Our assumption was that the target population who has had very less exposure to the sort of games that world has hooked into, had low levels of game literacy compared to their urban counterparts. The board set of games that the communities have seen is of the physical kind and very light or abstract strategy games. Very rarely have anyone seen board games being played in these communities that involves euro-style mechanics such as resource management, commodity speculation or trading. Keeping this in mind, we created a prototype that involved simple deck building mechanic. The content was produced with the help of the villagers who took part in our training. We spent couple of days asking questions about various aspects of their life all the way from daily expenses, schools their children go to, to their aspirations and social problems they face. I suspect that they found this really funny since all the answers we got for were preceded by chuckles of amusement especially from the women.
The idea was to build a game with content being pulled in from the question and answer sessions we had with them, and light strategy mechanics. We decided to use money, smiles (happiness), time and merit as the resources that can work with. The main action in the game was the part where players choose where they want to invest their limited resources including time and money. A simulation of results based on the decisions that the player took, would be embedded into the gameplay.
The trials with the early game prototypes corroborated our assumptions about the game literacy aspect – heavy euro style mechanics brought about too much importance to the play. The participants were completely focused on understanding the rules and not worrying about the operational strategy or decisions they want to take.
For us, this is a distraction given the objective we had. And the heavy strategy mechanics were starting to put off some participants. For the next play test, we modified the card game to board game with roll-and-move and a simple decision-making mechanics. This way, we could stick to our objective of triggering conversations about the content of the game and the decisions being made during the game play. Gradually, majority of the play testing sessions that we conducted started to become a community event where there were between 20-30 onlookers. These onlookers started advising them on their game actions and decisions to make – just like how these communities behave otherwise. We have created an activity guide for the participants so that they can have their own sessions with their friends from the community and also have fun playing the game. This was done in multiple villages in various states such as Odisha, Chhattisgarh, Andhra Pradesh and Karnataka.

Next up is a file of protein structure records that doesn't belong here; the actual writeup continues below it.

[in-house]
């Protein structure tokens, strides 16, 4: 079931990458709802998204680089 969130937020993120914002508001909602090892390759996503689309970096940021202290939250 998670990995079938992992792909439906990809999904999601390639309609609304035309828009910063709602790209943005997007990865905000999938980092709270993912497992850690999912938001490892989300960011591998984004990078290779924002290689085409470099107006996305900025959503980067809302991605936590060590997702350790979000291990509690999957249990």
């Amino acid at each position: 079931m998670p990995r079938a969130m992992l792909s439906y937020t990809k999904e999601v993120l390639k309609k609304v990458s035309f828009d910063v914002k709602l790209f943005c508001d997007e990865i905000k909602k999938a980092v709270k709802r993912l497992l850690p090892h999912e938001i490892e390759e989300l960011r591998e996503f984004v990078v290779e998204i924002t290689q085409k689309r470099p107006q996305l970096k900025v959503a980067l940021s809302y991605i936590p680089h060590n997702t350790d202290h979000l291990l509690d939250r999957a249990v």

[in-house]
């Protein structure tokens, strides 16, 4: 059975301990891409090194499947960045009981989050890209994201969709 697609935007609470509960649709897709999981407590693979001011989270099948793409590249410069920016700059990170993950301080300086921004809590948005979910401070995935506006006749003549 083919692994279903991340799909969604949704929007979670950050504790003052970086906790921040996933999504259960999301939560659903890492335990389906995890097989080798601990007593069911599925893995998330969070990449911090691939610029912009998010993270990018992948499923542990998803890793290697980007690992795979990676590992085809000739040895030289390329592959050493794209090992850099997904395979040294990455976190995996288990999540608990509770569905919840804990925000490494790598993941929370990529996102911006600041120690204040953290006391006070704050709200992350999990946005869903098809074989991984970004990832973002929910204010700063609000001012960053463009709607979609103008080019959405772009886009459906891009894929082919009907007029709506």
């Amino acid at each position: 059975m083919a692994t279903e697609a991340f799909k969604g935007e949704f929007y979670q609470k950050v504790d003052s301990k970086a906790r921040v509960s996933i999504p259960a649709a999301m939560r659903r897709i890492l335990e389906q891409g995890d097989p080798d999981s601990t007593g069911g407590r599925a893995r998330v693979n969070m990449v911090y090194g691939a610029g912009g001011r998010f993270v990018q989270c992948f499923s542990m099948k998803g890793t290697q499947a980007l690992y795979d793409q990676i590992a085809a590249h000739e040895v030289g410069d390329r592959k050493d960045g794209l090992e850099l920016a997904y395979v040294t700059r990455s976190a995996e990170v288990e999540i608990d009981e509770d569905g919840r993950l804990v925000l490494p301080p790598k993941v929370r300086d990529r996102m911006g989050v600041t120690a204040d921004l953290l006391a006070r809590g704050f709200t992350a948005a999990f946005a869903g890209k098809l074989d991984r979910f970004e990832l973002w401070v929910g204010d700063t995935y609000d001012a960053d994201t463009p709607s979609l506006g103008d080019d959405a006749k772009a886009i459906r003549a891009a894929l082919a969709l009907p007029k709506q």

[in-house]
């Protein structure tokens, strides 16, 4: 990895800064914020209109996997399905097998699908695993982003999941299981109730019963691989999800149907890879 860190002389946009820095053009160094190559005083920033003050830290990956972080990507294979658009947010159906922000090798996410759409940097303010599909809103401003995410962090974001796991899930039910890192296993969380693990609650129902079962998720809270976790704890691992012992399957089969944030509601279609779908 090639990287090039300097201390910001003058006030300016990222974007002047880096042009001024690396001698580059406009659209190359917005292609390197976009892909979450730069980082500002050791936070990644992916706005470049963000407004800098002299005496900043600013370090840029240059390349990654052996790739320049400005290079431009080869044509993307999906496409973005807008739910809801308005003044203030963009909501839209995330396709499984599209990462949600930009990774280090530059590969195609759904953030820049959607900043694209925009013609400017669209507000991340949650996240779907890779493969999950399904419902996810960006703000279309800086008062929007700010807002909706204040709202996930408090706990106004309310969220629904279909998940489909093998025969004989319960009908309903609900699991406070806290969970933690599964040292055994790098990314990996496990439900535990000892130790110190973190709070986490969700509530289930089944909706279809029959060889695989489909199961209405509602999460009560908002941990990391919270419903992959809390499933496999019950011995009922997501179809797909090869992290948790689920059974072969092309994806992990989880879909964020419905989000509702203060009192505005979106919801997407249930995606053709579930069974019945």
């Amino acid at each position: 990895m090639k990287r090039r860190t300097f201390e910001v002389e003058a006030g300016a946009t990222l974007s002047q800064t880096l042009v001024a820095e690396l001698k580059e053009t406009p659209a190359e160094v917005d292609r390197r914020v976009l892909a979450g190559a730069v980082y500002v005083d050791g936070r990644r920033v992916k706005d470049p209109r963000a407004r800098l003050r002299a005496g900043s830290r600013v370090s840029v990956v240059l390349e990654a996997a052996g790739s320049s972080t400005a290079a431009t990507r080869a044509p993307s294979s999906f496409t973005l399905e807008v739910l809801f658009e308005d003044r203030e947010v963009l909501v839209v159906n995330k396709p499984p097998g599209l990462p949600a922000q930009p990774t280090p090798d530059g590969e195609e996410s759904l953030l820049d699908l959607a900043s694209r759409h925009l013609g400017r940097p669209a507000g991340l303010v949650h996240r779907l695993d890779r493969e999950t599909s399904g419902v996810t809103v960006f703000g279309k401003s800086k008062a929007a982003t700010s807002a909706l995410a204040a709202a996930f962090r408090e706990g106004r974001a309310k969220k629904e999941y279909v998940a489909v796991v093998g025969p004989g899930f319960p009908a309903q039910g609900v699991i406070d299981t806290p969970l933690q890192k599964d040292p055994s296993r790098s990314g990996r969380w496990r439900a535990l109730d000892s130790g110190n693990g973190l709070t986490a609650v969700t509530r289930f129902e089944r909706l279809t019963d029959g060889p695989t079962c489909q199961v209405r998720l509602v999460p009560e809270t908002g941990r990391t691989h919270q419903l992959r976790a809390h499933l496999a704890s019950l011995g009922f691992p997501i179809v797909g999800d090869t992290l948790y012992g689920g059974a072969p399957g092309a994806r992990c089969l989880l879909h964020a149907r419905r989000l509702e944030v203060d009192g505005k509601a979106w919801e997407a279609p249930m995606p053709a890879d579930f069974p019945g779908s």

Current status and future work
We have submitted a physical copy of this game to the Meaningful Play 2016 Conference. A case study paper on the game is also in the works. We are excited about the future where play is the preferred mode of learning for any type of education and skills training. There are more questions to be answered and ideas that need to be tested to make this dream a reality. Our current initiative is a baby step towards that vision.
Written by: Sreeram Kongeseri, Creator of Abhi Ya Kabhi from AMMACHI Labs
References and useful links
4: Level up Learning: A National Survey on Teaching with Digital Games